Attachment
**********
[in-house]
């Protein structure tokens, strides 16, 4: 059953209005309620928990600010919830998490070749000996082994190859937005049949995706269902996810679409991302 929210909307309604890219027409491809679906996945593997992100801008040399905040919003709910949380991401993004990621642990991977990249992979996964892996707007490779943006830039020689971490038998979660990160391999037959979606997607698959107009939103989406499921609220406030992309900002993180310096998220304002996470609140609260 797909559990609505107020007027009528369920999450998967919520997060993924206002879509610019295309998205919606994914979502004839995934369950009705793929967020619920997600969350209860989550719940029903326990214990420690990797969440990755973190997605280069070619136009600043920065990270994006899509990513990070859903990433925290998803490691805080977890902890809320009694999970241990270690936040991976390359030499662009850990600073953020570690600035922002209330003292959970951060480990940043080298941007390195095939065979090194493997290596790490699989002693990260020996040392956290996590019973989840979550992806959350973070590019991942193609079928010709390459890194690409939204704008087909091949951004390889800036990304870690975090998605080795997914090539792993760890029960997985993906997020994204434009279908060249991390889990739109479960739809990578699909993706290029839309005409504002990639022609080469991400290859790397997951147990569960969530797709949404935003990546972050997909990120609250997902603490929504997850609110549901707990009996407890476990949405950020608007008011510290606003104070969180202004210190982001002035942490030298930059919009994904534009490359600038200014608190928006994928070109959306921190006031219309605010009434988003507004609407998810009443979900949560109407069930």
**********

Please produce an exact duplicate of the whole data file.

[in-house]
């Protein structure tokens, strides 16, 4: 059953209005309620928990600010919830998490070749000996082994190859937005049949995706269902996810679409991302 929210909307309604890219027409491809679906996945593997992100801008040399905040919003709910949380991401993004990621642990991977990249992979996964892996707007490779943006830039020689971490038998979660990160391999037959979606997607698959107009939103989406499921609220406030992309900002993180310096998220304002996470609140609260 797909559990609505107020007027009528369920999450998967919520997060993924206002879509610019295309998205919606994914979502004839995934369950009705793929967020619920997600969350209860989550719940029903326990214990420690990797969440990755973190997605280069070619136009600043920065990270994006899509990513990070859903990433925290998803490691805080977890902890809320009694999970241990270690936040991976390359030499662009850990600073953020570690600035922002209330003292959970951060480990940043080298941007390195095939065979090194493997290596790490699989002693990260020996040392956290996590019973989840979550992806959350973070590019991942193609079928010709390459890194690409939204704008087909091949951004390889800036990304870690975090998605080795997914090539792993760890029960997985993906997020994204434009279908060249991390889990739109479960739809990578699909993706290029839309005409504002990639022609080469991400290859790397997951147990569960969530797709949404935003990546972050997909990120609250997902603490929504997850609110549901707990009996407890476990949405950020608007008011510290606003104070969180202004210190982001002035942490030298930059919009994904534009490359600038200014608190928006994928070109959306921190006031219309605010009434988003507004609407998810009443979900949560109407069930």